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Proc Natl Acad Sci U S A. 2016 Feb 2;113(5):E597-605. doi: 10.1073/pnas.1514412113. Epub 2016 Jan 19.

SutA is a bacterial transcription factor expressed during slow growth in Pseudomonas aeruginosa.

Author information

1
Division of Chemistry and Chemical Engineering, California Institute of Technology, Pasadena, CA 91125;
2
Division of Geological and Planetary Sciences, California Institute of Technology, Pasadena, CA 91125; Division of Biology and Biological Engineering, California Institute of Technology, Pasadena, CA 91125; Howard Hughes Medical Institute, California Institute of Technology, Pasadena, CA 91125;
3
Proteome Exploration Laboratory, Beckman Institute, California Institute of Technology, Pasadena, CA 91125.
4
Division of Geological and Planetary Sciences, California Institute of Technology, Pasadena, CA 91125; Division of Biology and Biological Engineering, California Institute of Technology, Pasadena, CA 91125; Howard Hughes Medical Institute, California Institute of Technology, Pasadena, CA 91125; dkn@caltech.edu tirrell@caltech.edu.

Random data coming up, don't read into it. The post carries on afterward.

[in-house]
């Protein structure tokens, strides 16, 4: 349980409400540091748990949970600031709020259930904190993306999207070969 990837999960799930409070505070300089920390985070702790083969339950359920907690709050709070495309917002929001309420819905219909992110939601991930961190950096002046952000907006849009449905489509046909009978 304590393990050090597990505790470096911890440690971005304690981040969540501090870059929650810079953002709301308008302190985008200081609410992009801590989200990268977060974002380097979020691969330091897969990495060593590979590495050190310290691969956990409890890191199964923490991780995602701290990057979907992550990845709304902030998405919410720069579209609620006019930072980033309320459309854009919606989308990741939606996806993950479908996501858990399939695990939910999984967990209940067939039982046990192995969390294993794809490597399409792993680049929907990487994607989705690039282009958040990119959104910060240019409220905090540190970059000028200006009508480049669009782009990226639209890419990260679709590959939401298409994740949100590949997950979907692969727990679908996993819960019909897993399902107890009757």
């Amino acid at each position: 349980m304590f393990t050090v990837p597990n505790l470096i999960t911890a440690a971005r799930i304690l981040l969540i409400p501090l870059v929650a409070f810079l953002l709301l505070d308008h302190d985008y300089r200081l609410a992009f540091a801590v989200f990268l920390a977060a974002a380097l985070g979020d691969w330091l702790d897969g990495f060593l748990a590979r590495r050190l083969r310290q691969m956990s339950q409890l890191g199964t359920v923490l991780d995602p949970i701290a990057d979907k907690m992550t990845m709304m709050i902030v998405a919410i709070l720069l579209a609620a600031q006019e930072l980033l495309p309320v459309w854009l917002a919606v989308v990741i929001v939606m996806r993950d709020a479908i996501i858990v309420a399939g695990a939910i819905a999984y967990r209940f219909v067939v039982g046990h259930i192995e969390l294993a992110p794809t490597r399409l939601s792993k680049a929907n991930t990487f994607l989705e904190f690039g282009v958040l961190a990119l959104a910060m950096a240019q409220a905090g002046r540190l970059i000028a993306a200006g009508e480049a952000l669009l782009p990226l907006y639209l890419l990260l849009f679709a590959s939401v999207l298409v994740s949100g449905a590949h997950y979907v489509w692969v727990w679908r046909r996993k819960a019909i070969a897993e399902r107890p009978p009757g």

5
Division of Chemistry and Chemical Engineering, California Institute of Technology, Pasadena, CA 91125; dkn@caltech.edu tirrell@caltech.edu.

Abstract

Microbial quiescence and slow growth are ubiquitous physiological states, but their study is complicated by low levels of metabolic activity. To address this issue, we used a time-selective proteome-labeling method [bioorthogonal noncanonical amino acid tagging (BONCAT)] to identify proteins synthesized preferentially, but at extremely low rates, under anaerobic survival conditions by the opportunistic pathogen Pseudomonas aeruginosa. One of these proteins is a transcriptional regulator that has no homology to any characterized protein domains and is posttranscriptionally up-regulated during survival and slow growth. This small, acidic protein associates with RNA polymerase, and chromatin immunoprecipitation (ChIP) followed by high-throughput sequencing suggests that the protein associates with genomic DNA through this interaction. ChIP signal is found both in promoter regions and throughout the coding sequences of many genes and is particularly enriched at ribosomal protein genes and in the promoter regions of rRNA genes. Deletion of the gene encoding this protein affects expression of these and many other genes and impacts biofilm formation, secondary metabolite production, and fitness in fluctuating conditions. On the basis of these observations, we have designated the protein SutA (survival under transitions A).

KEYWORDS:

BONCAT; Pseudomonas aeruginosa; proteomics; slow growth; transcription

PMID:
26787849
PMCID:
PMC4747698
DOI:
10.1073/pnas.1514412113
[Indexed for MEDLINE]
Free PMC Article

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